Once again, the unnamed “sources” seem to have provided Cleverley with inaccurate, incomplete information.
Atwell recently described to me the chain of events that led to Saanich Council’s decision to terminate Murray’s employment contract. I asked him if the Times Colonist had ever made a serious attempt to get his side of the story. “No,” Atwell said. He recalled Cleverley leaving telephone messages asking for a single piece of information, but never an offer to have a dialogue. So let’s consider Atwell’s version of the events that led to Murray leaving Saanich.
After his election, but before he had been sworn in as mayor, Atwell had informal meetings with Saanich employees in order to familiarize himself with his new workplace. One manager he met told Atwell he had heard Murray say before the election that he (Murray) wouldn’t work with Atwell if he was elected. Atwell told me he has a written statement from the manager to this effect. The manager also told Atwell that other Saanich employees had told him that Murray had informed another meeting of Saanich employees that he (Murray) would not work with Atwell if he was elected.
At the same time, Atwell had been put in contact with lawyer Troy DeSouza as an advisor on local government. Amongst other subjects, Atwell and DeSouza discussed the information provided by the manager mentioned earlier. DeSouza advised Atwell that this was “essentially a vote of no confidence” on Murray’s part. DeSouza then contacted Saanich Municipal Solicitor Chris Nation to advise him that Atwell and he were going to have a meeting with Murray.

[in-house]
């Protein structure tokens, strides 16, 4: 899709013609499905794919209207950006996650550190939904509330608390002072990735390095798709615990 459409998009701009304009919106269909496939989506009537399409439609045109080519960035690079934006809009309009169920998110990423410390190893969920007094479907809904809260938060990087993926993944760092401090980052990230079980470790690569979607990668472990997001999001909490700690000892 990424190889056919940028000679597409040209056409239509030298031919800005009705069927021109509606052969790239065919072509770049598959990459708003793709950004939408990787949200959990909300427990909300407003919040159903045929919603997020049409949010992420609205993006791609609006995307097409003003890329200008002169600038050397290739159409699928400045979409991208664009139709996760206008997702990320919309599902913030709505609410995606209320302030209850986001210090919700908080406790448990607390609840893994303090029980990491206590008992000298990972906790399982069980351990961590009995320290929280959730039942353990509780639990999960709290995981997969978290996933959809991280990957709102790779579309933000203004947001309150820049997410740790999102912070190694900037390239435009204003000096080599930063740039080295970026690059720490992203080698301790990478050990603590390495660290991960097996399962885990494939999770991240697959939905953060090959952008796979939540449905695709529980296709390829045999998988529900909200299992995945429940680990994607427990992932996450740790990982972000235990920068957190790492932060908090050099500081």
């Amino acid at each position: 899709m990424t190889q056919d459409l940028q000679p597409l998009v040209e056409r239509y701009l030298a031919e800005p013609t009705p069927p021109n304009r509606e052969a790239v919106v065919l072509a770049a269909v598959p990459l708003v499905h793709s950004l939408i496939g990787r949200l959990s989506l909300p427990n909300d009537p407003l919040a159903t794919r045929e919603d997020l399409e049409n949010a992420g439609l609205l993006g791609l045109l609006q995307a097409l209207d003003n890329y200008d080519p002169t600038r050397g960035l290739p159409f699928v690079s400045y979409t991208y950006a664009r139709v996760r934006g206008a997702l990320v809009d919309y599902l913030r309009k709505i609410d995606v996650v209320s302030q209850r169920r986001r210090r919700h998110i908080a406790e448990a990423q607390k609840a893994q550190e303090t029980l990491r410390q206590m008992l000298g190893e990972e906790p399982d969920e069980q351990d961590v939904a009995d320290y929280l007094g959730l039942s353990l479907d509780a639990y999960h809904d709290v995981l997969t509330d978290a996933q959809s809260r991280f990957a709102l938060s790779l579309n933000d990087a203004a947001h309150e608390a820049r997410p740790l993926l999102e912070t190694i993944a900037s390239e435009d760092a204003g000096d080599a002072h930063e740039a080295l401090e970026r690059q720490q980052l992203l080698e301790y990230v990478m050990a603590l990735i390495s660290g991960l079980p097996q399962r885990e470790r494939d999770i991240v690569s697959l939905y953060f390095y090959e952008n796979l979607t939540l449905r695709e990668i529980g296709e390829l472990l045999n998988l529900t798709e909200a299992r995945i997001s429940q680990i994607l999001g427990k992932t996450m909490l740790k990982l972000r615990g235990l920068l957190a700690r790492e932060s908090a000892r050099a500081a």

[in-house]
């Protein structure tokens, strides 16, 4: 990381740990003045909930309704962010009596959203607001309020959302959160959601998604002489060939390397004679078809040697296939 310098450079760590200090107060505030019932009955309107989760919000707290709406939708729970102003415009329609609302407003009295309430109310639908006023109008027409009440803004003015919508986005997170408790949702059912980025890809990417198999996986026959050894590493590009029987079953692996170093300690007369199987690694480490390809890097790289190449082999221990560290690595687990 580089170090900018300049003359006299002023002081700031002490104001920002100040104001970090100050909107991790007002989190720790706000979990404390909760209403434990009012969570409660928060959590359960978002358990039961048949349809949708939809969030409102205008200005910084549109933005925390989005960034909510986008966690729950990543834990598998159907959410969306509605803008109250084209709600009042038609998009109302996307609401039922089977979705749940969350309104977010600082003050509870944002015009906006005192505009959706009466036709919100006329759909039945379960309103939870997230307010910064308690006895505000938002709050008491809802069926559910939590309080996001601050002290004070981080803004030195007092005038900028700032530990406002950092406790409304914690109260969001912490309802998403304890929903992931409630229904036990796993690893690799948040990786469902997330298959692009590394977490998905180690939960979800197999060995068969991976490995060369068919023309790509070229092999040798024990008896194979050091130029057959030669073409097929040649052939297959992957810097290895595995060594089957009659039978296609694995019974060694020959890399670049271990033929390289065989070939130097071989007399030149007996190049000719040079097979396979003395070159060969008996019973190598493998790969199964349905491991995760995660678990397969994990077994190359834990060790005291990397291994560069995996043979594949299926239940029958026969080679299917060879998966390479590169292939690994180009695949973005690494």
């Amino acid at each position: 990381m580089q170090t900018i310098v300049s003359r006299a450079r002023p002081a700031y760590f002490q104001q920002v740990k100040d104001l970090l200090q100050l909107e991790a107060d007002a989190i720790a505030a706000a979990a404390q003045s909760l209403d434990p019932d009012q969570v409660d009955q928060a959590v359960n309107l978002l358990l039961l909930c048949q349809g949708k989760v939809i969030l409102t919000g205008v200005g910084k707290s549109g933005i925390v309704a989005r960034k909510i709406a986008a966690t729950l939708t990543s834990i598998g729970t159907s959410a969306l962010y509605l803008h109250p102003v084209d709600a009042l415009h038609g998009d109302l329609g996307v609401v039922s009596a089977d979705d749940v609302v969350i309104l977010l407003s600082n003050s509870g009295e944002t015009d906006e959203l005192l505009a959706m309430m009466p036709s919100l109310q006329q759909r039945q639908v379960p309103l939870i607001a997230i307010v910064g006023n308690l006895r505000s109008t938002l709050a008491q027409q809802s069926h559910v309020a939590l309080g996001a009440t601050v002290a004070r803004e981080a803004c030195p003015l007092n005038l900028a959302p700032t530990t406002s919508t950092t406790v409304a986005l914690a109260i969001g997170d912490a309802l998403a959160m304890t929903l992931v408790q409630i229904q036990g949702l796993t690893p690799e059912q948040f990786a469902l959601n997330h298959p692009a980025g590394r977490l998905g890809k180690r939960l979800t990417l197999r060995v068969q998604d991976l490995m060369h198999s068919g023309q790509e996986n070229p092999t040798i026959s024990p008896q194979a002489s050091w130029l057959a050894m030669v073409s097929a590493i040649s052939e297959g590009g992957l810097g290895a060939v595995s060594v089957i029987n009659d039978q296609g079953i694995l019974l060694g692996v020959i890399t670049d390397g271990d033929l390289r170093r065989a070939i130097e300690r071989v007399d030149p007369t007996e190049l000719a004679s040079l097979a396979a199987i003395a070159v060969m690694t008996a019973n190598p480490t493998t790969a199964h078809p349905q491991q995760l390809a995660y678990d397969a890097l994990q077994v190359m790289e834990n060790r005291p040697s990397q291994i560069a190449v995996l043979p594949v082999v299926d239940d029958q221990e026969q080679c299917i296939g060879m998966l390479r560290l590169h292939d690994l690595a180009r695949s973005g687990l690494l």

On November 26 or 27, Atwell told me, “I invited Paul into my office. I thanked him for his service and told him I thought I needed a new CAO to go forward and I asked him if he would be willing to take a dignified exit in line with his contract. He asked me if I was asking him to resign and I said ‘No.’ He asked me if I was recording the meeting and I said ‘No.’ He and DeSouza conversed about how this could be handled, then Paul went away to talk with his lawyer.”
“He seemed keen to leave [employment with Saanich] when we had this conversation,” Atwell said. Later, DeSouza informed Atwell that Murray had come back to him and said something like: I want to leave on December 1. Make it happen.
At that point Atwell had not been sworn in as mayor and had no official capacity at Saanich Municipal Hall. “I wasn’t forcing him out; he really wanted to leave. And so it all seemed like there was going to be some kind of agreement and it could be done quickly. Whether council was going to approve it was still up to council.”
Atwell continued his account of what happened next: “Through the municipal solicitor, and working with the municipal clerk, I was trying to set up a council meeting to talk about Paul’s exit. Nothing had been negotiated and council had not authorized negotiation.”
At that time Atwell was also talking with councillors one-on-one about the Murray situation, including Councillors Vic Derman, Vicki Sanders and Judy Brownoff. But councillors were unable, or unwilling, to meet officially, Atwell said. “Most of the councillors had a heads-up on this and I was planning to go into the meeting [that Nation was organizing] with the rest of the councillors.”